An Englishman, an Irishman and a Scotsman

"An Englishman, an Irishman and a Scotsman" is the opening line of a category of joke cycle popular in Ireland and the United Kingdom. The nationalities involved may vary, though they are usually restricted to those within Ireland and the UK, and the number of people involved is usually three or sometimes four. In Ireland, the characters are sometimes called "Paddy Irishman, Paddy Englishman, and Paddy Scotsman". Depending on who is telling the joke, one nationality fares well and the other nationalities fare poorly according to national stereotypes. For example, in England the punchline is usually based around the Irishman being stupid, the Scotsman being mean or miserly, and the Englishman being posh (or a snob but ultimately not the butt of the joke), whereas in Scotland and Ireland, the Englishman will typically be the butt of the joke. Sometimes, when the joke requires four people, a Welshman is brought in.


The joke typically starts with the home or favoured nationality and ends with the nationality and associated stereotype against which the joke is made. For example, in England, the joke begins "An Englishman, an Irishman and a Scotsman..." whereas in Ireland it begins "Paddy Irishman, Paddy Englishman, and Paddy Scotsman".

The joke typically places the three characters in a scenario.[1] How each person in the joke reacts to the scenario is then explained in order by person, the final reaction being the punch line, playing up to the stereotype of that nationality. The joke uses the rule of three, the first two characters being used to set up an expectation which is then subverted in some way by the third.[2]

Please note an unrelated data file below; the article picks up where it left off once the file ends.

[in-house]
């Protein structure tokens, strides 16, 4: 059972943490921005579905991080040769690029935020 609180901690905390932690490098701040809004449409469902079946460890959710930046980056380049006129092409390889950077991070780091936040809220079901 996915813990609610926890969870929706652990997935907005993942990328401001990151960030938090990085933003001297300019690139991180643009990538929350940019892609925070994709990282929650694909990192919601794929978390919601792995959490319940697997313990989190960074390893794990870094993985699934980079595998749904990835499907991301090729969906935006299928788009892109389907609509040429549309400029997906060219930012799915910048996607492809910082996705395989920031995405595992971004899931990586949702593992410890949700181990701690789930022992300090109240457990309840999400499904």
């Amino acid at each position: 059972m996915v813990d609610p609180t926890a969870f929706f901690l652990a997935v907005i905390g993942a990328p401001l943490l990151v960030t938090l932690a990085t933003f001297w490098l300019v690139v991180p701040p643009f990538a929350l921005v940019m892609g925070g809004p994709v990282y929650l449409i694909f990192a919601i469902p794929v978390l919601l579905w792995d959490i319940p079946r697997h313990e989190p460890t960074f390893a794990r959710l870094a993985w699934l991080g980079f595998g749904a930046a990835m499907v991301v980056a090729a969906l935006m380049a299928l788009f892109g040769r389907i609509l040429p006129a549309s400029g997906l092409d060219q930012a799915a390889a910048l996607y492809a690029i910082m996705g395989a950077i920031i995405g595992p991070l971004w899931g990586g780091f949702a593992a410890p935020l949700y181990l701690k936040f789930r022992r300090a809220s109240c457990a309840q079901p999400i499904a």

An Englishman, an Irishman, and a Scotsman were in a pub, talking about their sons. "My son was born on St George's Day," commented the English man. "So we obviously decided to call him George." "That’s a real coincidence," remarked the Scot. "My son was born on St Andrew's Day, so obviously we decided to call him Andrew." "That’s incredible, what a coincidence," said the Irishman. "Exactly the same thing happened with my son Pancake."[2]

National variationsEdit

The "three nationalities" joke format is also very common in other countries. In these cases, the two foreigners are almost always portrayed as cocky, stupid, or naïve, while the home national is smart, practical, or in any case ultimately victorious.

  • Such jokes in Canada usually substitute the Irishman with a Newfie (a sometimes pejorative term for someone who is from Newfoundland)[citation needed]
  • in Turkey as "An Englishman, a Frenchman, and Temel..." (the last being a fictional character from the Black Sea region)[citation needed]
  • in China as "A Chinese, an American and a Japanese..."[citation needed]
  • in Poland as "A Pole, a German and a Russian..."[3]
  • in the Czech Republic as "A Czech, an American and a Russian..."[4]
  • in Russia, see Russian jokes: Russians
  • in Scandinavia as "A Swede, a Dane and a Norwegian..."[5]
  • in Finland as "A Finn, a Swede and a Norwegian (or Dane)..."
  • in Spain as "a Frenchman, an Englishman and a Spaniard"